PARIS (AFP) - French footballer Nicolas Anelka on Sunday strongly defended a controversial gesture he made during a weekend match, saying "I am neither anti-Semite nor racist", even as British football authorities mulled possible punishment.
The 34-year-old West Bromwich Albion striker and former member of France's national team issued a series of tweets rejecting claims that the gesture he made Saturday was anti-Semitic or a thinly veiled Nazi-like salute, as many have interpreted.
His response came amid growing outrage online and internationally, and a risk that he could face match suspensions if England's Football Association finds his act racially offensive.
Anelka argued in his tweets that the gesture - in which he thrust his straightened right arm downwards while tapping his bicep with the other hand - was merely "anti-establishment".
"I don't know what religion has to do with it. Of course I'm not an anti-Semite or racist and (I) stand by my gesture." He also called on "people not to be duped by the media" which were "lumping together things and causing an argument without knowing what the gesture really means".
Anelka asserts the gesture was a dedication to a friend, a French comedian named Dieudonne M'Bala M'Bala who has made the salute - which he calls a "quenelle", meaning a meat or fish dumpling - his signature.
Dieudonne, as he is widely known, has made overtly anti-Jewish remarks in public for years. He has been fined seven times for defamation, insult and provocation to hate, and for racial discrimination.
Diedonne claims his gesture only reflects his anti-establishment views, although it is widely interpreted as a Nazi-style or anti-Semitic action in France.
Anelka himself has marred his career with tantrums and controversial remarks. The footballer converted to Islam in 2004.
Condemnation in France
The Football Association told AFP Sunday that it would investigate the incident to determine if Anelka should be punished.
He could face a minimum five-ban match under a new anti-discriminatory disciplinary measures introduced in May.
French authorities have already condemned Anelka's on-field gesture.
French Sports Minister Valerie Fourneyron on Saturday called it a "shocking, sickening provocation" and said there was "no place for anti-Semitism and inciting hatred on the football pitch".
Interior Minister Manuel Valls is considering whether to ban all public appearances by Dieudonne.
Valls said Dieudonne was "no longer a comedian" but was rather an "anti-Semite and racist" who fell afoul of national laws against incitement to racial hatred.
President Francois Hollande said Valls was doing the right thing.
"We must approve and support the government and the interior minister in the face of words or actions whose anti-Semitic character cannot be denied," he told journalists during a visit to Saudi Arabia.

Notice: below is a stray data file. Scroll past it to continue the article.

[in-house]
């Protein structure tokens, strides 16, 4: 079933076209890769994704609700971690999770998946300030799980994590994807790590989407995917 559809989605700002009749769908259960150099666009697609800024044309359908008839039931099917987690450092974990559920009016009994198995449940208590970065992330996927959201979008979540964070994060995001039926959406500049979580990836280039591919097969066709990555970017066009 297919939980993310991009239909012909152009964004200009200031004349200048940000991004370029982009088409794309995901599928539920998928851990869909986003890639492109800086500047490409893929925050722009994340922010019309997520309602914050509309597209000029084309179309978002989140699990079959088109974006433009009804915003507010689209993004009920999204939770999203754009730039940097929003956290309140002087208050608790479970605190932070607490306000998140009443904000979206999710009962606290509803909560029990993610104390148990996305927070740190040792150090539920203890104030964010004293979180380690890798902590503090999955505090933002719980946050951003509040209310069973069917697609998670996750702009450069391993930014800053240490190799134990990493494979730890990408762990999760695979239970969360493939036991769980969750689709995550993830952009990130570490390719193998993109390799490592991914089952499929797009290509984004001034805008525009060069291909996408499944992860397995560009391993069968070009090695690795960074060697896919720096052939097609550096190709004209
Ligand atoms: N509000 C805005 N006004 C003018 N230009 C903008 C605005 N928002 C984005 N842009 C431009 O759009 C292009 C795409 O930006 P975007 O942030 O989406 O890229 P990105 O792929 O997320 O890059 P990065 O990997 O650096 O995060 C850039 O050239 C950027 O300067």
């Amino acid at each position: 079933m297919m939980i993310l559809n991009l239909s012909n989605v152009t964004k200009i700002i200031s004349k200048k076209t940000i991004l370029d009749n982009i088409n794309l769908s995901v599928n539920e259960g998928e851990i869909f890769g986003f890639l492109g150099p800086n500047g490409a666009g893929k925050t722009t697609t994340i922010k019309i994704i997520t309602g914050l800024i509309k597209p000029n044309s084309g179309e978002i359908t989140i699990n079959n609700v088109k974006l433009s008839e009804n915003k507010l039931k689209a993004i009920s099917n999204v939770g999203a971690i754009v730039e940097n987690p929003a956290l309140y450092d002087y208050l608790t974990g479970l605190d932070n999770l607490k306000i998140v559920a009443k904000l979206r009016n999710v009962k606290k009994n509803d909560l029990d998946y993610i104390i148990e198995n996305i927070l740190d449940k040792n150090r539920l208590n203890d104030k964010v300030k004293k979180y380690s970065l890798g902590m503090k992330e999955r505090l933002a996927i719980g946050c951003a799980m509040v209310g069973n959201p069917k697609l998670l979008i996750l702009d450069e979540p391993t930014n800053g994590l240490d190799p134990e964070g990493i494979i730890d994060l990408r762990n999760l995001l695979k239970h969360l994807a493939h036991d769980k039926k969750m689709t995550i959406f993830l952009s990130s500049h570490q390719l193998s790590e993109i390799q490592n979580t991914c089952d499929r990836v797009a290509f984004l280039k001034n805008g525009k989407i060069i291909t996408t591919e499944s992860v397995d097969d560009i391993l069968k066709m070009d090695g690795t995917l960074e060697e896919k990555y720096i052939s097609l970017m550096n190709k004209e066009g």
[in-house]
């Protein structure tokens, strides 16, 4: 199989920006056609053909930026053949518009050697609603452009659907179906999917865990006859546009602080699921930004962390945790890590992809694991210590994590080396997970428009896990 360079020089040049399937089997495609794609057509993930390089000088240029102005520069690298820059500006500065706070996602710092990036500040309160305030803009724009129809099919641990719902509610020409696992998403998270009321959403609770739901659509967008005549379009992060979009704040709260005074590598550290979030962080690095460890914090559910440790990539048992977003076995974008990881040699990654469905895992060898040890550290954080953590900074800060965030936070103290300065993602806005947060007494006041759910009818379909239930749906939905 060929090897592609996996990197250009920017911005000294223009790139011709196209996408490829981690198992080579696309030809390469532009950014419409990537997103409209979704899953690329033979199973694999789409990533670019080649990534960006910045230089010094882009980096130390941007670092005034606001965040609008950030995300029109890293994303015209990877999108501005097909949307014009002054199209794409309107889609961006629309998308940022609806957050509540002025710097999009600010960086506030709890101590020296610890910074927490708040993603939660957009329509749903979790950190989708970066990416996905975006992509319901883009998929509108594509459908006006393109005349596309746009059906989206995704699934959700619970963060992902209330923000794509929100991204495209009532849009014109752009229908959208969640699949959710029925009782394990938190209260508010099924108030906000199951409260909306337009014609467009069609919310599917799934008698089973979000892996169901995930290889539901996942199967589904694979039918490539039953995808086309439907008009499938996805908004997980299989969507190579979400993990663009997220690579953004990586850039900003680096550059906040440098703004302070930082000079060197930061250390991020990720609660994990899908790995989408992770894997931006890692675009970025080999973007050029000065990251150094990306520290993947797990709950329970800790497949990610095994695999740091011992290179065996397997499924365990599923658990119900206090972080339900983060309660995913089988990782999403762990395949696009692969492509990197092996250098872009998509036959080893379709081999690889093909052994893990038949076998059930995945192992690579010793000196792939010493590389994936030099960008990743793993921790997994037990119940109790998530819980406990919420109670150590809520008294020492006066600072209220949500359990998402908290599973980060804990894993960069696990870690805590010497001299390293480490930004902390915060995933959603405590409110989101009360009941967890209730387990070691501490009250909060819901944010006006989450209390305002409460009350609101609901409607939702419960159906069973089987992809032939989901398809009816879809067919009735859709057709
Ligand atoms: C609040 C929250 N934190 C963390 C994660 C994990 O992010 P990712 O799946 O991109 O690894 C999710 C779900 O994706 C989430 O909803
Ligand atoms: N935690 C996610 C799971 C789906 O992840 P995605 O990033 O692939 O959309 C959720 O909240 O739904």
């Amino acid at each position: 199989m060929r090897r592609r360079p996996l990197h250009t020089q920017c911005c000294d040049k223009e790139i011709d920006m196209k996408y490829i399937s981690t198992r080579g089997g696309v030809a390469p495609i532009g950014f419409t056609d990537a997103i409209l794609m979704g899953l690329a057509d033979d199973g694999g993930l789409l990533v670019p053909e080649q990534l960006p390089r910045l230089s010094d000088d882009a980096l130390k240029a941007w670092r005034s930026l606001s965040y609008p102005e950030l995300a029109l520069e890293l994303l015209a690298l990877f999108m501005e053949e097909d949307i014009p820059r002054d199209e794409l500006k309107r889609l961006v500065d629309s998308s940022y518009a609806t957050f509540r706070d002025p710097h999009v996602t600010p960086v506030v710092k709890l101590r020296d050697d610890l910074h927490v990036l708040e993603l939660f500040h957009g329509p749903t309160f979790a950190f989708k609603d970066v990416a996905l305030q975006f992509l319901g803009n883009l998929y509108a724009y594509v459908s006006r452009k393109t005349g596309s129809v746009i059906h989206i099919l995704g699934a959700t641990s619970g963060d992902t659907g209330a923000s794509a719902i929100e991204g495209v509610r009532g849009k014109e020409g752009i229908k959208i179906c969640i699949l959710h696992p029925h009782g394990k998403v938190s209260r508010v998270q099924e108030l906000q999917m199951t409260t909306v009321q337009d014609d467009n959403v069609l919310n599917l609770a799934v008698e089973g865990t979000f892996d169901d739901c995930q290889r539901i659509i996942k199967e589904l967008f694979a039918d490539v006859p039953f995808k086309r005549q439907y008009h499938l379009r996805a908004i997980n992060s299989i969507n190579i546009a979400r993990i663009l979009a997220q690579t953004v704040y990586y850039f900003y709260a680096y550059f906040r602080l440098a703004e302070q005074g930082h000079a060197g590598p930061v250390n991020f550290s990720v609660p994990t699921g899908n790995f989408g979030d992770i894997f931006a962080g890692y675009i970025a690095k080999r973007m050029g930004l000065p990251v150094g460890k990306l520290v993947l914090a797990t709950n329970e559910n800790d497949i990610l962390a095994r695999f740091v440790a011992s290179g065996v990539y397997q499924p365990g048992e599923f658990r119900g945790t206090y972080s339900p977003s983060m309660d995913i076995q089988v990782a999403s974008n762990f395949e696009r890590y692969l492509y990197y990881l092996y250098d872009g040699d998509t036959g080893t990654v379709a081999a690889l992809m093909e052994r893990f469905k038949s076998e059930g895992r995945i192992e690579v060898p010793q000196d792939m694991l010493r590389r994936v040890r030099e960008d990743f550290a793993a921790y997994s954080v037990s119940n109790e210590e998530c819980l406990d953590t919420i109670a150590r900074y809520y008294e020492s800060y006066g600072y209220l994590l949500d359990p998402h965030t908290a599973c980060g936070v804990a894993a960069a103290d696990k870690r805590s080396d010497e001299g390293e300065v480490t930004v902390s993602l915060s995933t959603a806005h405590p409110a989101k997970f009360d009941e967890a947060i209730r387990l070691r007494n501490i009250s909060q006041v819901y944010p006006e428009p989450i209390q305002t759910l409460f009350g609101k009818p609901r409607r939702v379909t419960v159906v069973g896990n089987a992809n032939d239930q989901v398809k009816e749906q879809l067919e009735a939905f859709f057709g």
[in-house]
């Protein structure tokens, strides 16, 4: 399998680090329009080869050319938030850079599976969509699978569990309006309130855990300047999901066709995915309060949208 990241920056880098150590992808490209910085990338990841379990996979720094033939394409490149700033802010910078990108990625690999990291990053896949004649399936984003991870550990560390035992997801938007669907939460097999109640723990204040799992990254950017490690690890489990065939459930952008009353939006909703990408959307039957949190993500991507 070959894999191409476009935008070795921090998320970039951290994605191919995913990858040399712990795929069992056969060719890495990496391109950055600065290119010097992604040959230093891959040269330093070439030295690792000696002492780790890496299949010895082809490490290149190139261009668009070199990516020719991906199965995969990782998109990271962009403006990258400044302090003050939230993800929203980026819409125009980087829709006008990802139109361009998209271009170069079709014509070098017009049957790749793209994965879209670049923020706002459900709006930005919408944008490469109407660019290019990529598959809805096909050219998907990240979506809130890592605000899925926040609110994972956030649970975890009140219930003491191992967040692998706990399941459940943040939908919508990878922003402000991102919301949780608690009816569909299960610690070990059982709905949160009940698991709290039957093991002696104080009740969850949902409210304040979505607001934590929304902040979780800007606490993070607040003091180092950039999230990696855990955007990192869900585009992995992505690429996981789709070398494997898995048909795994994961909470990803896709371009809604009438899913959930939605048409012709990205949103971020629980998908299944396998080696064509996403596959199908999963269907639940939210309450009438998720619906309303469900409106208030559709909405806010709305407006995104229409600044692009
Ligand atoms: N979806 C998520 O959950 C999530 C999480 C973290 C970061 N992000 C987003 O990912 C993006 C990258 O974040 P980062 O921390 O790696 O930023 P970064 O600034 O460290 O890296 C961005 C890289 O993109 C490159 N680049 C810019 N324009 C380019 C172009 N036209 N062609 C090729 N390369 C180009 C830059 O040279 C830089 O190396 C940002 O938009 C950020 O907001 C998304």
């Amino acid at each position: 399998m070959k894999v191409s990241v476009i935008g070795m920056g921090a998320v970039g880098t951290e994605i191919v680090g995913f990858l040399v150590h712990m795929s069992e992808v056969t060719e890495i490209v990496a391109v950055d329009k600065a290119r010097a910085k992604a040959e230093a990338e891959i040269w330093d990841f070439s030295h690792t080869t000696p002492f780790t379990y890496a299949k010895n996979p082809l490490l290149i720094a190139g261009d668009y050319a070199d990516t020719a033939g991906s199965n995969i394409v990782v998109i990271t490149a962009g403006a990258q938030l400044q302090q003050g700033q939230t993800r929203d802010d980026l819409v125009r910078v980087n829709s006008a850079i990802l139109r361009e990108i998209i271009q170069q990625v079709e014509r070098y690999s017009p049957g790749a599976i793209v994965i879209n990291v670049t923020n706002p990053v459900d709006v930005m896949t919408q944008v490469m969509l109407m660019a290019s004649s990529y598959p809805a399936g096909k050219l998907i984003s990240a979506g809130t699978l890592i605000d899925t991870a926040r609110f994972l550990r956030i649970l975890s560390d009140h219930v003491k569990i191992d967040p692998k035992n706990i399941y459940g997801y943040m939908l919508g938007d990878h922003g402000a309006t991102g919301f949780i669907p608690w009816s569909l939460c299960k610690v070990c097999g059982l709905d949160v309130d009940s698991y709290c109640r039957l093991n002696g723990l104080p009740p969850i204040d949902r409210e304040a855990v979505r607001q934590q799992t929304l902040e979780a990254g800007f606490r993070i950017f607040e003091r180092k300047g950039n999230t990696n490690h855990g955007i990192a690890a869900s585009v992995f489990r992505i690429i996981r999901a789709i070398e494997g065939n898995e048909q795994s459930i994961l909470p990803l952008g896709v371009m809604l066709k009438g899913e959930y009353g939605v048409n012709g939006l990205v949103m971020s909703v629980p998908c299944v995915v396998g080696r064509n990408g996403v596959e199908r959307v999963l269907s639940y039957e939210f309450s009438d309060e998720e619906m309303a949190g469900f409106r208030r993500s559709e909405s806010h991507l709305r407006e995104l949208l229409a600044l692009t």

The European Jewish Congress has also criticised Anelka and called for him to face the same punishment that would be handed down for a Nazi salute.
"It is sickening that such a well-known footballer would make such an abusive and hateful gesture in front of tens of thousands of spectators," European Jewish Congress president Moshe Kantor said.
"There should be no room for such intolerance and racism in sports and we expect that the English Premier League officials as well as the police will give Anelka the appropriate punishment."
The latest to join the chorus of condemnation was the head imam of the Great Mosque of Paris who said Sunday he "strongly condemned any act or words of an anti-Semitic or racist nature in the sporting world".
Dalil Boubakeur said the "quenelle" was a "hybrid gesture between a Nazi salute and an inverted 'up yours' sign."
He said sports should represent "the highly humanist and universal values of peace, friendliness and fraternity".
The Union of Jewish Students in France also attacked Anelka's "cowardly support" for Dieudonne.
The comedian at the heart of the controversy meanwhile thanked Anelka in a tweet Sunday, saying "Bravo to Anelka for his 'quenelle'. Magnificent!!" But Dieudonne added that the quenelle was "not an anti-Semitic or Nazi sign".
Jean-Yves Camus, an expert on the far-right, said in the Journal Du Dimanche Sunday newspaper that the "quenelle" was for some simply an "anti-establishment gesture" and for others "an anti-establishment gesture against a Jewish plot".
Dieudonne first used the "quenelle" publicly in 2009 while campaigning in the European elections.
Since then it has become his trademark and has been widely reproduced on the Internet and social media, at venues ranging from the Asterix theme park to the exterior of a synagogue.